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If you keep up to date with the latest news on sustainability in the food service industry, keep an eye out for the name Corporate Culture.
One of our campaigns has been featured on Europe’s biggest environmental website, and two of our leading lights have been quoted in the latest issue of Foodservice Footprint.
Edie (Environmental Data Interactive Exchange), the online resource for sustainability professionals, has an exclusive on the eye-catching results from one of our most successful behaviour change campaigns.
Under the title ‘Anglian reaps cost savings from FOG clean-up’, the story outlines how the Keep It Clear initiative helped Anglian Water cut sewer blockages by 75%. The savings this delivered were achieved by getting food service businesses and households to avoid putting fats, oils and grease (FOG) and ‘unflushables’ into sinks and toilets.
See the full story on Edie.net here
In addition, the latest issue of Foodservice Footprint features our CEO Amanda Long, alongside other experts, giving their definitions of sustainability and what it means to them (see ‘The S-word: Sustainable’ on page 29).
The leading source of information on responsible business and sustainability for the food service supply chain also contains an article on ‘Sustainable diets’, in which Hazel Wilkinson, our director of social marketing, comments on the role of government intervention in healthy lifestyles (see page 19).
See a PDF of the issue here.
Amanda Long, Corporate Culture’s CEO, will join an expert panel for the second in the series of Let’s talk sustainable living discussions on the Guardian Sustainable Business website on Wednesday 11 July.
The live online debate, which runs from 2pm to 4pm, will ask ‘Factory gate or people’s homes: where does a company’s responsibility end?’
The majority of a product’s negative impact occurs at the consumer use stage and companies are increasingly looking at how to change customer behaviour to limit this. To unpick some of the ethical dilemmas involved in tackling indirect impacts through the entire lifecycle of a product, Corporate Culture CEO Amanda Long will be joined by experts from the world of business, academia and the third sector.
The panelists, representing Marks & Spencer, Unilever, Edinburgh Business School, Allegheny College and WWF UK, will discuss the topic and respond to questions and comments from users of the Guardian Sustainable Business network, offering practical advice and drawing on their own experiences to highlight leading-edge ideas and examples.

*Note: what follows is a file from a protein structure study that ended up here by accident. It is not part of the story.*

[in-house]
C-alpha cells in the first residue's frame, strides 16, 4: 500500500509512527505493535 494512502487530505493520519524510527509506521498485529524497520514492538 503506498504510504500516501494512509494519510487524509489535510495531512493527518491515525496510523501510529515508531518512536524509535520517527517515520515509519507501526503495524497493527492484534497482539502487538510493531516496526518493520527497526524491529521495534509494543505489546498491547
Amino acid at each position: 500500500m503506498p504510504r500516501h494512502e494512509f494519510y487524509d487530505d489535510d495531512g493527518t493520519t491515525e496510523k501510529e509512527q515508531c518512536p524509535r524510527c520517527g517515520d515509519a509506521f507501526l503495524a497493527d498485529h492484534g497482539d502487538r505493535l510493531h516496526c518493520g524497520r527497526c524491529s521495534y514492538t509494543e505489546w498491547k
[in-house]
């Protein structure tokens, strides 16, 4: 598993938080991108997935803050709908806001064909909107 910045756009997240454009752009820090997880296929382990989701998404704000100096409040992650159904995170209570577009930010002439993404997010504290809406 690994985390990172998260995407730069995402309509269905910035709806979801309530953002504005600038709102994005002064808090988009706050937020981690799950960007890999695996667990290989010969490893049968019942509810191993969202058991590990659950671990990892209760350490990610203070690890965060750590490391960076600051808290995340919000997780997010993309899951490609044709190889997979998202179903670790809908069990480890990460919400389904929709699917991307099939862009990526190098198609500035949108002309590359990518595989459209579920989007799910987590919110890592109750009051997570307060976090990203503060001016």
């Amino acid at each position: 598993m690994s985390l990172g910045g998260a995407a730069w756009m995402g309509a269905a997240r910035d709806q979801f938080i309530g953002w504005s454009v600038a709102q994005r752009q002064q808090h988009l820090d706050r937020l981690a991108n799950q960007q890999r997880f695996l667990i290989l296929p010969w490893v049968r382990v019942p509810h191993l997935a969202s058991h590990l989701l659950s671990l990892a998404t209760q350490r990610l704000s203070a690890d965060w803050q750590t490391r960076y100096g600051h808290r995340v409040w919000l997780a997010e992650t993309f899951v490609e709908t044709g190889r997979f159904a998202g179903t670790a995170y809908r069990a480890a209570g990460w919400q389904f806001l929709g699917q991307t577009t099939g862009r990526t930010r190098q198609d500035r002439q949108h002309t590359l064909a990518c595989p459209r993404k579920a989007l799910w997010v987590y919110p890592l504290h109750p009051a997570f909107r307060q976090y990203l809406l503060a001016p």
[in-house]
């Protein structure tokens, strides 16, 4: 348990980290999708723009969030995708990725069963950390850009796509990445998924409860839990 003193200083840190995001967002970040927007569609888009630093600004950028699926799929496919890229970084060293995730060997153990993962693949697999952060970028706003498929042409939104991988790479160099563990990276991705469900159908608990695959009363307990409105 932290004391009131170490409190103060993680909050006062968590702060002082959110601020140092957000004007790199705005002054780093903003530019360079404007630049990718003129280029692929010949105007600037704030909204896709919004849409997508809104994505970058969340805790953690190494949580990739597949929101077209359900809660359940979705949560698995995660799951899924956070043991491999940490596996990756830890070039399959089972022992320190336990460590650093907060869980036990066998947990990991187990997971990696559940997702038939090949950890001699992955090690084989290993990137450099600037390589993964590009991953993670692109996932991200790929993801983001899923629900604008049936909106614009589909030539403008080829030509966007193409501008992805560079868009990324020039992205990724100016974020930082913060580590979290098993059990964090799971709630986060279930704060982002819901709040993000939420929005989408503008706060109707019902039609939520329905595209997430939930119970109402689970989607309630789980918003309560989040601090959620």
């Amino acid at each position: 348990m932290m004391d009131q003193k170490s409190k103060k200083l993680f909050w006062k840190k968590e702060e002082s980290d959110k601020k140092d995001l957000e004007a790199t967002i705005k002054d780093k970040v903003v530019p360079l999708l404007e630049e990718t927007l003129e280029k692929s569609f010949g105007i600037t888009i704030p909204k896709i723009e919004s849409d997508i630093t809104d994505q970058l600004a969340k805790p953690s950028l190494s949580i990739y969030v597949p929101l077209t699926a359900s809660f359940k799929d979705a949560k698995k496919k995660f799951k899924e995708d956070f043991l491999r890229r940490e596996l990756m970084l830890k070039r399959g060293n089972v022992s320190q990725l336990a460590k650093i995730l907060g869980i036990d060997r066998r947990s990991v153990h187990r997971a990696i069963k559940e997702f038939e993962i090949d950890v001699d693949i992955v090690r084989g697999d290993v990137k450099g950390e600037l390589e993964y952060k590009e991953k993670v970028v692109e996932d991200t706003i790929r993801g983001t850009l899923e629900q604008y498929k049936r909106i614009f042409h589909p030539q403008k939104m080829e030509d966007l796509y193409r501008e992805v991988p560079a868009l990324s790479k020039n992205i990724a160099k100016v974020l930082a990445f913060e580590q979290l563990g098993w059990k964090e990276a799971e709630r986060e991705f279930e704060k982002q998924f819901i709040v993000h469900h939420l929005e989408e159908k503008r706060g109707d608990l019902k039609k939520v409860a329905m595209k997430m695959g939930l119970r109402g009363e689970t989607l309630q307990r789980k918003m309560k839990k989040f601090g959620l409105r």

In an article published today, Corporate Culture’s Chairman John Drummond believes that even the world’s leading businesses face challenges as they grapple with the risks and opportunities associated with sustainable living… and that creating a sustainable product portfolio requires three steps.
According to the piece on the Guardian Sustainable Business site, step one involves companies reducing the impact of their current products by creating sustainable supply chains throughout the product life cycle, from sourcing materials, through design and manufacture, to distribution and sale.
As this is a stage that companies can largely control, it’s no surprise that this has dominated proceedings so far. However, John Drummond sees businesses needing to make two further steps: influencing how customers use, re-use and dispose of their products, and then working towards market transformation through the creation of new, more sustainable product lines, from healthier food products to electric cars.
A final assessment suggests that the majority of businesses are not even acting on step one, only the leaders are showing the way on step two and fewer still are in the business of market creation and transformation.
To read the whole article, visit the Guardian Sustainable Business site.